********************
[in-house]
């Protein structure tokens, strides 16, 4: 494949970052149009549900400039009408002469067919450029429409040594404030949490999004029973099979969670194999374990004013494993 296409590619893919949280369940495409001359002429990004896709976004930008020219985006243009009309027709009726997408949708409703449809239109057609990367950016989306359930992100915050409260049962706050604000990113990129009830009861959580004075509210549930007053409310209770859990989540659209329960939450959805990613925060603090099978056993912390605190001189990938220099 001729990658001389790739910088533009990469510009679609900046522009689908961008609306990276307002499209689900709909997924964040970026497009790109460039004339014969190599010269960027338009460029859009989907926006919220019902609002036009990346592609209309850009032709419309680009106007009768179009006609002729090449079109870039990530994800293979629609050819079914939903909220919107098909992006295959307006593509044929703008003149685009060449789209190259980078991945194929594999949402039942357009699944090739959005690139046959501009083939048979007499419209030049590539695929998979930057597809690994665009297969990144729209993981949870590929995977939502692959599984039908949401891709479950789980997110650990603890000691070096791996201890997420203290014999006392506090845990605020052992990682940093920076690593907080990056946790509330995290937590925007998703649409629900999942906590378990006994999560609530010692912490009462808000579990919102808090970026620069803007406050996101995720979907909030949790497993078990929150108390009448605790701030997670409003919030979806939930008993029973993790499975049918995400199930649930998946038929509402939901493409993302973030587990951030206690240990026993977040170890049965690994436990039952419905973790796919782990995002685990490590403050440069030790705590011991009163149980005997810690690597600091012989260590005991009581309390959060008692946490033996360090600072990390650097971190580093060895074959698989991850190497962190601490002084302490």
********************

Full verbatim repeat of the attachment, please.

[in-house]
């Protein structure tokens, strides 16, 4: 494949970052149009549900400039009408002469067919450029429409040594404030949490999004029973099979969670194999374990004013494993 296409590619893919949280369940495409001359002429990004896709976004930008020219985006243009009309027709009726997408949708409703449809239109057609990367950016989306359930992100915050409260049962706050604000990113990129009830009861959580004075509210549930007053409310209770859990989540659209329960939450959805990613925060603090099978056993912390605190001189990938220099 001729990658001389790739910088533009990469510009679609900046522009689908961008609306990276307002499209689900709909997924964040970026497009790109460039004339014969190599010269960027338009460029859009989907926006919220019902609002036009990346592609209309850009032709419309680009106007009768179009006609002729090449079109870039990530994800293979629609050819079914939903909220919107098909992006295959307006593509044929703008003149685009060449789209190259980078991945194929594999949402039942357009699944090739959005690139046959501009083939048979007499419209030049590539695929998979930057597809690994665009297969990144729209993981949870590929995977939502692959599984039908949401891709479950789980997110650990603890000691070096791996201890997420203290014999006392506090845990605020052992990682940093920076690593907080990056946790509330995290937590925007998703649409629900999942906590378990006994999560609530010692912490009462808000579990919102808090970026620069803007406050996101995720979907909030949790497993078990929150108390009448605790701030997670409003919030979806939930008993029973993790499975049918995400199930649930998946038929509402939901493409993302973030587990951030206690240990026993977040170890049965690994436990039952419905973790796919782990995002685990490590403050440069030790705590011991009163149980005997810690690597600091012989260590005991009581309390959060008692946490033996360090600072990390650097971190580093060895074959698989991850190497962190601490002084302490």